Two prominent Toronto law firms are heading up a class-action lawsuit in connection with the G20 summit.
Murray Klippenstein, who is heading up the case along with lawyer Eric Gillespie, wouldn't say who is being named as defendants in the suit. But a statement released Thursday afternoon said there are more than 800 individuals covered, all of whom "were allegedly wrongfully arrested during the G20 summit at various locations, and never charged with any wrongdoing."
The representative plaintiff, they said, is a woman who was part of the crowd of protesters, reporters and passersby kettled by police for hours in the rain at the corner of Queen Street and Spadina Avenue on the Sunday evening of the summit weekend.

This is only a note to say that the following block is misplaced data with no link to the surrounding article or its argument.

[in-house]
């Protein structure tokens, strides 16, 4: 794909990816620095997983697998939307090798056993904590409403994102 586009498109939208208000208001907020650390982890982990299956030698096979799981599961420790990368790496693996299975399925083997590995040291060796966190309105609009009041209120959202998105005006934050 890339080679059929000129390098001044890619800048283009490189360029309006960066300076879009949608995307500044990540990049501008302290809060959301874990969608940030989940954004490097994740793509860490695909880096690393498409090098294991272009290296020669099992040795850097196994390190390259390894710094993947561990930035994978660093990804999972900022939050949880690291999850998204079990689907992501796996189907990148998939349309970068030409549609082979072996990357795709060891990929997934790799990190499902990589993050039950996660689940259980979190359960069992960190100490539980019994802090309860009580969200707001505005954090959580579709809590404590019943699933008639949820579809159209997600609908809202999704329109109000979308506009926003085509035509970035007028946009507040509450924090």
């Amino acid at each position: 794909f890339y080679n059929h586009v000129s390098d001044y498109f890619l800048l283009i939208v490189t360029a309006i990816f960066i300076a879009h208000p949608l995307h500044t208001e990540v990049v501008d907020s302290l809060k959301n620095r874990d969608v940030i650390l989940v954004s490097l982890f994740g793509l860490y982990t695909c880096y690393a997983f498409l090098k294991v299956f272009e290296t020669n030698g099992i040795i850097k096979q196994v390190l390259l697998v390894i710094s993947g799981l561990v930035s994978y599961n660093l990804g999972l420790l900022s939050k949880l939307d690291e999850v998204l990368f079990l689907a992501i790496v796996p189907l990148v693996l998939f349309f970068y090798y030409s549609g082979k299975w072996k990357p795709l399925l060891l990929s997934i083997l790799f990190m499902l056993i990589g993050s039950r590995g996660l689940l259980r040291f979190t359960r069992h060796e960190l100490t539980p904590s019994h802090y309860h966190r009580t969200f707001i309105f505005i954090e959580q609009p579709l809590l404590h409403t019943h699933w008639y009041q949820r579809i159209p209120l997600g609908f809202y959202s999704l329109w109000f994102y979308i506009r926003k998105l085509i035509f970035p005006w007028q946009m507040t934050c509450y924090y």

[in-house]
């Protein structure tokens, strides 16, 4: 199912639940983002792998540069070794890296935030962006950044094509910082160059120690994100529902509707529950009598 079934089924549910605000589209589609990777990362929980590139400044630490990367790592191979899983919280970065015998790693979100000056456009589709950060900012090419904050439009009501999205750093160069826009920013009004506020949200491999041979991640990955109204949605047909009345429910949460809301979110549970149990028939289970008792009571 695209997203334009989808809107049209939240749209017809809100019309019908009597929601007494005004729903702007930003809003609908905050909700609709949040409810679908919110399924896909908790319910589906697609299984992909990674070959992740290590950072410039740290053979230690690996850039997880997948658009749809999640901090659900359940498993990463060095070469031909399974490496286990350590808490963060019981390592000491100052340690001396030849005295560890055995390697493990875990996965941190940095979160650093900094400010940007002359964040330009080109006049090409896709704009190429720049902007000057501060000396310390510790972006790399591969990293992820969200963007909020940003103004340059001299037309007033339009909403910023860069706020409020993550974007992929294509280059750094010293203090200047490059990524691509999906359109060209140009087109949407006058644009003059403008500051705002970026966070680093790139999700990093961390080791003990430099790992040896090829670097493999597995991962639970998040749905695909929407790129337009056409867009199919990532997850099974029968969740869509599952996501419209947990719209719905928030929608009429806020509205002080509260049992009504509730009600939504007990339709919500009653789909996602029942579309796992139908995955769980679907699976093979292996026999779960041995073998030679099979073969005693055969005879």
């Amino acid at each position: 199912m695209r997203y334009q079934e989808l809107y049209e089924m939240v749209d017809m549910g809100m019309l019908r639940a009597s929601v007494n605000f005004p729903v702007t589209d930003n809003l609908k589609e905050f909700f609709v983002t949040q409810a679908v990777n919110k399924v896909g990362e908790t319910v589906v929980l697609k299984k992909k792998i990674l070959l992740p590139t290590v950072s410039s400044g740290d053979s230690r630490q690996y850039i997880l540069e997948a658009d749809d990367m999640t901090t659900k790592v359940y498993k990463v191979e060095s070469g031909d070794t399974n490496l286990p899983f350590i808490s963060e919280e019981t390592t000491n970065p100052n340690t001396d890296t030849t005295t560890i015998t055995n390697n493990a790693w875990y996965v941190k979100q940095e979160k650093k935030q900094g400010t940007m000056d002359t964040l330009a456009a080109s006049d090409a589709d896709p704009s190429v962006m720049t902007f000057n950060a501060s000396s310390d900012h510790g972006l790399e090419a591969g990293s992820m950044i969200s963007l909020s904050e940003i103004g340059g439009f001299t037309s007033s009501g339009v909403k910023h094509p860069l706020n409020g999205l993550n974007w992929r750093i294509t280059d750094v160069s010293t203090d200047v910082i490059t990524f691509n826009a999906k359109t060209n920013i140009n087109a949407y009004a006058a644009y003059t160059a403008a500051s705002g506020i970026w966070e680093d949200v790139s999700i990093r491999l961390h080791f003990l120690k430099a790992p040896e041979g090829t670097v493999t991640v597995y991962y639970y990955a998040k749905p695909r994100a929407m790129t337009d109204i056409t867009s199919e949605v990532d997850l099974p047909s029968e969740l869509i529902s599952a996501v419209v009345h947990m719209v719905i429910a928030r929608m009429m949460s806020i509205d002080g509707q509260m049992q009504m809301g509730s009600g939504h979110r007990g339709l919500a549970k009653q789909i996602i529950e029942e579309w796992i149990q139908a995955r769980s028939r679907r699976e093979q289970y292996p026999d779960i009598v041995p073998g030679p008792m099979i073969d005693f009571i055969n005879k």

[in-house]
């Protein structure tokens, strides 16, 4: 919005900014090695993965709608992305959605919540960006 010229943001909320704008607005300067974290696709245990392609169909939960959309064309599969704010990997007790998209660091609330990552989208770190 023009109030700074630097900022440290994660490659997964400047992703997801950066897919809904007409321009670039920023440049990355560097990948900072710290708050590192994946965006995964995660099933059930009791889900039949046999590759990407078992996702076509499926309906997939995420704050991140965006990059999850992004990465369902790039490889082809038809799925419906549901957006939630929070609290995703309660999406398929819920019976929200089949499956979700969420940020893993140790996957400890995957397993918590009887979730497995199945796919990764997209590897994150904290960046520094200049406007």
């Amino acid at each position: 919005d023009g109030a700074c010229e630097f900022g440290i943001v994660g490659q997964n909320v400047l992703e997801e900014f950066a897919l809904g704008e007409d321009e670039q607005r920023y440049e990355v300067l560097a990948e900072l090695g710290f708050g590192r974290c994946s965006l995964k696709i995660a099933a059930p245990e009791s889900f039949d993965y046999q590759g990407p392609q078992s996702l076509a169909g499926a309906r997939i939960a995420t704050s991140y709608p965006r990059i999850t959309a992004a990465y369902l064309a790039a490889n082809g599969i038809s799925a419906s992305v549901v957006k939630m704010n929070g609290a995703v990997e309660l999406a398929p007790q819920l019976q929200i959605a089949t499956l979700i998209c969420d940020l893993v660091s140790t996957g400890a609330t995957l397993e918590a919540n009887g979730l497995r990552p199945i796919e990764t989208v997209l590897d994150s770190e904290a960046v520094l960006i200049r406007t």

She will be announcing the class-action suit at Queen's Park Friday morning.
More than 1,000 people were arrested during the G20 summit weekend, during which police and protesters clashed throughout Toronto's downtown core.
But of about 1,100 arrested, only 263 were charged with anything other than breach of peace - and more than 100 were never processed.
Ontario's Office of the Independent Police Review Director, an arm's-length police watchdog established last fall by the provincial government, has launched a formal inquiry into police conduct during the G20.
Director Gerry McNeilly said last month he has received hundreds of individual, startlingly similar complaints about police conduct.